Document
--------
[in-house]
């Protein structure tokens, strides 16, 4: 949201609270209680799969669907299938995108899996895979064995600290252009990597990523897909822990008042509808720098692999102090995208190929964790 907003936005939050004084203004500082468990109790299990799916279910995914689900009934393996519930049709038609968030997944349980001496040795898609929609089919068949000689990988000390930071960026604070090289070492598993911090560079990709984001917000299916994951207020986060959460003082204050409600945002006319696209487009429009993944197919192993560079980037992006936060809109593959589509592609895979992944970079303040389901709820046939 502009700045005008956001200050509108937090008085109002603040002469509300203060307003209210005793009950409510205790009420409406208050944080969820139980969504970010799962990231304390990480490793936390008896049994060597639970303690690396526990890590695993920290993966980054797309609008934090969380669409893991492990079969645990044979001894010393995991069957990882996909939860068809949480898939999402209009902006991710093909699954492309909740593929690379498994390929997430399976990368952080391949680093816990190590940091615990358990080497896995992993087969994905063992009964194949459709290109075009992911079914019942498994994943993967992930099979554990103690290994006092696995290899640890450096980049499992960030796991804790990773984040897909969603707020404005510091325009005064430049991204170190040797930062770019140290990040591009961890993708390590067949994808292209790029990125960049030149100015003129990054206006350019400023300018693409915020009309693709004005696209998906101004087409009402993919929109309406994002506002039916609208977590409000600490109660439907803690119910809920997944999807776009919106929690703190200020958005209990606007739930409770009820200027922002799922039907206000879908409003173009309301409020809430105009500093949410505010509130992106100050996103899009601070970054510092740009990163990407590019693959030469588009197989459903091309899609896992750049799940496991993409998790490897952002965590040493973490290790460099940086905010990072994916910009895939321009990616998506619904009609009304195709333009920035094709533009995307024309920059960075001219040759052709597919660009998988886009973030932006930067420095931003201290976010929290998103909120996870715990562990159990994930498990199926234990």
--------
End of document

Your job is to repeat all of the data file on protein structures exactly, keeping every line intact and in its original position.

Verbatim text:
[in-house]
């Protein structure tokens, strides 16, 4: 949201609270209680799969669907299938995108899996895979064995600290252009990597990523897909822990008042509808720098692999102090995208190929964790 907003936005939050004084203004500082468990109790299990799916279910995914689900009934393996519930049709038609968030997944349980001496040795898609929609089919068949000689990988000390930071960026604070090289070492598993911090560079990709984001917000299916994951207020986060959460003082204050409600945002006319696209487009429009993944197919192993560079980037992006936060809109593959589509592609895979992944970079303040389901709820046939 502009700045005008956001200050509108937090008085109002603040002469509300203060307003209210005793009950409510205790009420409406208050944080969820139980969504970010799962990231304390990480490793936390008896049994060597639970303690690396526990890590695993920290993966980054797309609008934090969380669409893991492990079969645990044979001894010393995991069957990882996909939860068809949480898939999402209009902006991710093909699954492309909740593929690379498994390929997430399976990368952080391949680093816990190590940091615990358990080497896995992993087969994905063992009964194949459709290109075009992911079914019942498994994943993967992930099979554990103690290994006092696995290899640890450096980049499992960030796991804790990773984040897909969603707020404005510091325009005064430049991204170190040797930062770019140290990040591009961890993708390590067949994808292209790029990125960049030149100015003129990054206006350019400023300018693409915020009309693709004005696209998906101004087409009402993919929109309406994002506002039916609208977590409000600490109660439907803690119910809920997944999807776009919106929690703190200020958005209990606007739930409770009820200027922002799922039907206000879908409003173009309301409020809430105009500093949410505010509130992106100050996103899009601070970054510092740009990163990407590019693959030469588009197989459903091309899609896992750049799940496991993409998790490897952002965590040493973490290790460099940086905010990072994916910009895939321009990616998506619904009609009304195709333009920035094709533009995307024309920059960075001219040759052709597919660009998988886009973030932006930067420095931003201290976010929290998103909120996870715990562990159990994930498990199926234990």